Responsible Investment Forum: Key takeaways

Almost 300 industry professionals gathered in London this week for PEI's Responsible Investment Forum. Here are four takeaways.

Nearly 300 industry professionals gathered in London this week for PEI‘s Responsible Investment Forum, now on its 10th run.

ESG integration and impact investing have become more mainstream, and challenges around data collection, reporting and measurement still exist.

Here’s what we heard:

Impact Investing panel (from L to R): Greg Shell, Bain Capital; Kirk Hourdajian, TPG; Michele Giddens, Bridges Fund Management; and Silva Dezelan, Robeco.
  1. The industry needs good impact management

Standardising the quality of impact reporting is a major pain point, panellists and delegates agreed. This is complicated by several organisations working on the same topic: the International Finance Corporation published its Operating Principles of Impact Management in April, and the Global Impact Investing Network has IRIS+.

The challenge is having clear reporting and metrics on ESG goals, as well as sub-targets that can be compared across portfolios. As David Lomas, BlackRock‘s global head of sales and marketing for alternatives pointed out: “There’s a wealth of untapped data and resources that would provide great information advancement for GPs – there is value-add there in this space; you just got to learn to harness it, measure it, manage it and report it.”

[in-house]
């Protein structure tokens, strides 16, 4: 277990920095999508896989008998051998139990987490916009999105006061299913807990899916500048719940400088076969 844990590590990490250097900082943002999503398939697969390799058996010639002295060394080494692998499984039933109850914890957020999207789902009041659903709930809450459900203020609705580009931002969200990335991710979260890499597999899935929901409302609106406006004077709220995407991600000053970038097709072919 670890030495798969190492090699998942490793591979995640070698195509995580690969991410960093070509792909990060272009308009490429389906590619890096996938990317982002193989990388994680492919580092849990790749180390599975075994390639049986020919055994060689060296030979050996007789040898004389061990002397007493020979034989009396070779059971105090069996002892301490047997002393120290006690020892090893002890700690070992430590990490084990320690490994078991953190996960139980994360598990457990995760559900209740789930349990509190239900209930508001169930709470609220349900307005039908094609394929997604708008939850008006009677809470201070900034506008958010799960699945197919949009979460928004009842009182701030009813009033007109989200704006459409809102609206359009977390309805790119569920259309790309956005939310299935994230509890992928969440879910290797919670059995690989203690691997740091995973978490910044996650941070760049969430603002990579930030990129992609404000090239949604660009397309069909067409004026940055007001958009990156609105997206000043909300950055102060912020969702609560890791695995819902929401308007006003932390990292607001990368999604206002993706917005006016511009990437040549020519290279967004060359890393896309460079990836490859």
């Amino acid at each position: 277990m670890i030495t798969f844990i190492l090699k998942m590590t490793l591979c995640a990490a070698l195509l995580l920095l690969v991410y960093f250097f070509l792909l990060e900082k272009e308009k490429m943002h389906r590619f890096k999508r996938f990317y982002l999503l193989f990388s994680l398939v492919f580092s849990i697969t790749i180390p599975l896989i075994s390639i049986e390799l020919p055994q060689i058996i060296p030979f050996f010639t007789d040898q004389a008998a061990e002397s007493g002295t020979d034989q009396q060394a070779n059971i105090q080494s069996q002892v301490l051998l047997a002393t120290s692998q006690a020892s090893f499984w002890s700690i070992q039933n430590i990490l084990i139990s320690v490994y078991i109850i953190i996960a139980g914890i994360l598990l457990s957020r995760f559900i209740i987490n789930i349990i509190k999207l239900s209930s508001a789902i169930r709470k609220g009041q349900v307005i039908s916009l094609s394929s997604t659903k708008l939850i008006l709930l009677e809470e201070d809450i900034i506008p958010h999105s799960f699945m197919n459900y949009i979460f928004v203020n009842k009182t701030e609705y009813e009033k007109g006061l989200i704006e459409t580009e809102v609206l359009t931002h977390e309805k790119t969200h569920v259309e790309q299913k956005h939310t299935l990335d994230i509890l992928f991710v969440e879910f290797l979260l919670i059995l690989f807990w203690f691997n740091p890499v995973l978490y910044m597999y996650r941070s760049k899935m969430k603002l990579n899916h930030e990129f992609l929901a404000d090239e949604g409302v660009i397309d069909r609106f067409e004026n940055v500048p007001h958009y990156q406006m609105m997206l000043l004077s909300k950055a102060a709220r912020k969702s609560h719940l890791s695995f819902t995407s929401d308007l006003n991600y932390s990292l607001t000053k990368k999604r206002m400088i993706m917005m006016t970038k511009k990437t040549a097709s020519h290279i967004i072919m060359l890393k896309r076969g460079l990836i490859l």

1. SDGs can be confusing for both LPs and GPs

The UN’s Sustainable Development Goals are adding another layer of confusion for LPs and GPs, according to Ellen de Kreij, operating advisor for sustainability at Apax Partners.

“There’s a lot of talk about SDGs – many want to do things and think this can be a great framework but it’s difficult to find the ways to do that,” added Anna Foller, sustainability manager at Swedish pension AP Fonden 6. “We don’t see lots of tangible things being reported to us on SDG.”

  1. Evaluating net impact returns remains the biggest hurdle

AP6, Dutch asset manager PGGM and LGT Capital Partners were asked where their institutions are when it comes to assessing the net impact returns of their investments.

“We’d love to be able to measure net impact, but we are really far from being able to do such a thing,” said Foller. The sheer number of investments in the firm’s PE portfolio – about 500 companies to date – makes that challenging, and the level of information accessible is a patchwork, she added.

  1. Impact investing is an unstoppable one-way trend

Panellists agreed that the industry will see more impact funds sitting alongside mainstream funds in the next decade. GPs and LPs expect more collaboration across the industry as they create solutions to big societal challenges.

Michele Giddens, co-founder and partner of London-based impact investment firm Bridges Fund Management, predicted greater democratisation of impact investing.

“Pensioners themselves over the next five years will ask where their money is going. This will ultimately drive change; pensioners want their money invested in the causes they care about,” Giddens said.

“Technology will unleash a real wave of democratisation and empowerment.”